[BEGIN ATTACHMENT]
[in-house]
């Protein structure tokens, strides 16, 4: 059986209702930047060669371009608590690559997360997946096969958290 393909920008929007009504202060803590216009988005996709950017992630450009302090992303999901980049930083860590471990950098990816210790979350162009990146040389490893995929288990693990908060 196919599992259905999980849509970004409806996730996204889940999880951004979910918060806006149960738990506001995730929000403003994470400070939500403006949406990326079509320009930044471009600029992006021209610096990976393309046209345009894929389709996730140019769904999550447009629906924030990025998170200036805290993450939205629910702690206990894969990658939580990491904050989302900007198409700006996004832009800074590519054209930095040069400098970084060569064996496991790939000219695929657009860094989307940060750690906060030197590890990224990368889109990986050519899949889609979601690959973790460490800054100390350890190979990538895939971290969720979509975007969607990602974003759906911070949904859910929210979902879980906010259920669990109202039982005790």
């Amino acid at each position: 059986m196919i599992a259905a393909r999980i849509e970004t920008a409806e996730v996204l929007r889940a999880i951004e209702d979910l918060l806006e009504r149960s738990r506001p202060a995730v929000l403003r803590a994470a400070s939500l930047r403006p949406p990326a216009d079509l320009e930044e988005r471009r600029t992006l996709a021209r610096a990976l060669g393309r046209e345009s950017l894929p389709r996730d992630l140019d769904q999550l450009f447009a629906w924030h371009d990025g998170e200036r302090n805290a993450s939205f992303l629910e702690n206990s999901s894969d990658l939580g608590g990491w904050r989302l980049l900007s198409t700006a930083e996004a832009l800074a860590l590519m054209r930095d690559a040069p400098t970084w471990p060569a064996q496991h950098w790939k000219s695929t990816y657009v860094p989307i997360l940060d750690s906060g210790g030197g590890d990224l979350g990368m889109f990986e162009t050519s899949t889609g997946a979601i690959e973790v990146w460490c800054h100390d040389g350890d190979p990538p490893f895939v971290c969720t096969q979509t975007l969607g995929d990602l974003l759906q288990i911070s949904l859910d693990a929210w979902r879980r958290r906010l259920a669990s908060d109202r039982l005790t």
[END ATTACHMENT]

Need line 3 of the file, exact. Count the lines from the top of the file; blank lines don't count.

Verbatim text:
């Amino acid at each position: 059986m196919i599992a259905a393909r999980i849509e970004t920008a409806e996730v996204l929007r889940a999880i951004e209702d979910l918060l806006e009504r149960s738990r506001p202060a995730v929000l403003r803590a994470a400070s939500l930047r403006p949406p990326a216009d079509l320009e930044e988005r471009r600029t992006l996709a021209r610096a990976l060669g393309r046209e345009s950017l894929p389709r996730d992630l140019d769904q999550l450009f447009a629906w924030h371009d990025g998170e200036r302090n805290a993450s939205f992303l629910e702690n206990s999901s894969d990658l939580g608590g990491w904050r989302l980049l900007s198409t700006a930083e996004a832009l800074a860590l590519m054209r930095d690559a040069p400098t970084w471990p060569a064996q496991h950098w790939k000219s695929t990816y657009v860094p989307i997360l940060d750690s906060g210790g030197g590890d990224l979350g990368m889109f990986e162009t050519s899949t889609g997946a979601i690959e973790v990146w460490c800054h100390d040389g350890d190979p990538p490893f895939v971290c969720t096969q979509t975007l969607g995929d990602l974003l759906q288990i911070s949904l859910d693990a929210w979902r879980r958290r906010l259920a669990s908060d109202r039982l005790t």